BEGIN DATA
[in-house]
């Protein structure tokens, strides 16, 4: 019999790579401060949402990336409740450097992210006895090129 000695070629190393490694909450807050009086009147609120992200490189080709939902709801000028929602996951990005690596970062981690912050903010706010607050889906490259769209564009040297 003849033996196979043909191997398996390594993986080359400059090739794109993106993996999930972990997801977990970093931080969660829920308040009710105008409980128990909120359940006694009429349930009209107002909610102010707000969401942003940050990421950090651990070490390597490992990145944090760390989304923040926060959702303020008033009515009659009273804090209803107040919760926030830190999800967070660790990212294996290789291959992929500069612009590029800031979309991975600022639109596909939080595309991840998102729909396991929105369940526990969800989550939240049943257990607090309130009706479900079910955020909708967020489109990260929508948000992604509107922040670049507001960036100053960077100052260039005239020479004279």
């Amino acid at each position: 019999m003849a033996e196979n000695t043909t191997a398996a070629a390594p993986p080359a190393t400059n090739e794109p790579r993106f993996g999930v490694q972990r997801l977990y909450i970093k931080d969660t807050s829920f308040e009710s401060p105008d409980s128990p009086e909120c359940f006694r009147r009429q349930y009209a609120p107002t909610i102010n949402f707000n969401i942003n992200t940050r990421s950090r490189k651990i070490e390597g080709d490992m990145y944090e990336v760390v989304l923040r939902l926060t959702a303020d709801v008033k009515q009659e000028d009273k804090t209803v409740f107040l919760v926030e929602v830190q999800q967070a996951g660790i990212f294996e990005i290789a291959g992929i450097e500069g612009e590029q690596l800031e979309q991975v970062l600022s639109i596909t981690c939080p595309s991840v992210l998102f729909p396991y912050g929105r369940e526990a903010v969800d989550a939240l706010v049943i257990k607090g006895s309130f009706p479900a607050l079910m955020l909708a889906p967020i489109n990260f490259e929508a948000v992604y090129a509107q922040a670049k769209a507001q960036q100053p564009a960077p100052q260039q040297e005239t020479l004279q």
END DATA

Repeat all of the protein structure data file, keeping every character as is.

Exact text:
[in-house]
């Protein structure tokens, strides 16, 4: 019999790579401060949402990336409740450097992210006895090129 000695070629190393490694909450807050009086009147609120992200490189080709939902709801000028929602996951990005690596970062981690912050903010706010607050889906490259769209564009040297 003849033996196979043909191997398996390594993986080359400059090739794109993106993996999930972990997801977990970093931080969660829920308040009710105008409980128990909120359940006694009429349930009209107002909610102010707000969401942003940050990421950090651990070490390597490992990145944090760390989304923040926060959702303020008033009515009659009273804090209803107040919760926030830190999800967070660790990212294996290789291959992929500069612009590029800031979309991975600022639109596909939080595309991840998102729909396991929105369940526990969800989550939240049943257990607090309130009706479900079910955020909708967020489109990260929508948000992604509107922040670049507001960036100053960077100052260039005239020479004279």
């Amino acid at each position: 019999m003849a033996e196979n000695t043909t191997a398996a070629a390594p993986p080359a190393t400059n090739e794109p790579r993106f993996g999930v490694q972990r997801l977990y909450i970093k931080d969660t807050s829920f308040e009710s401060p105008d409980s128990p009086e909120c359940f006694r009147r009429q349930y009209a609120p107002t909610i102010n949402f707000n969401i942003n992200t940050r990421s950090r490189k651990i070490e390597g080709d490992m990145y944090e990336v760390v989304l923040r939902l926060t959702a303020d709801v008033k009515q009659e000028d009273k804090t209803v409740f107040l919760v926030e929602v830190q999800q967070a996951g660790i990212f294996e990005i290789a291959g992929i450097e500069g612009e590029q690596l800031e979309q991975v970062l600022s639109i596909t981690c939080p595309s991840v992210l998102f729909p396991y912050g929105r369940e526990a903010v969800d989550a939240l706010v049943i257990k607090g006895s309130f009706p479900a607050l079910m955020l909708a889906p967020i489109n990260f490259e929508a948000v992604y090129a509107q922040a670049k769209a507001q960036q100053p564009a960077p100052q260039q040297e005239t020479l004279q």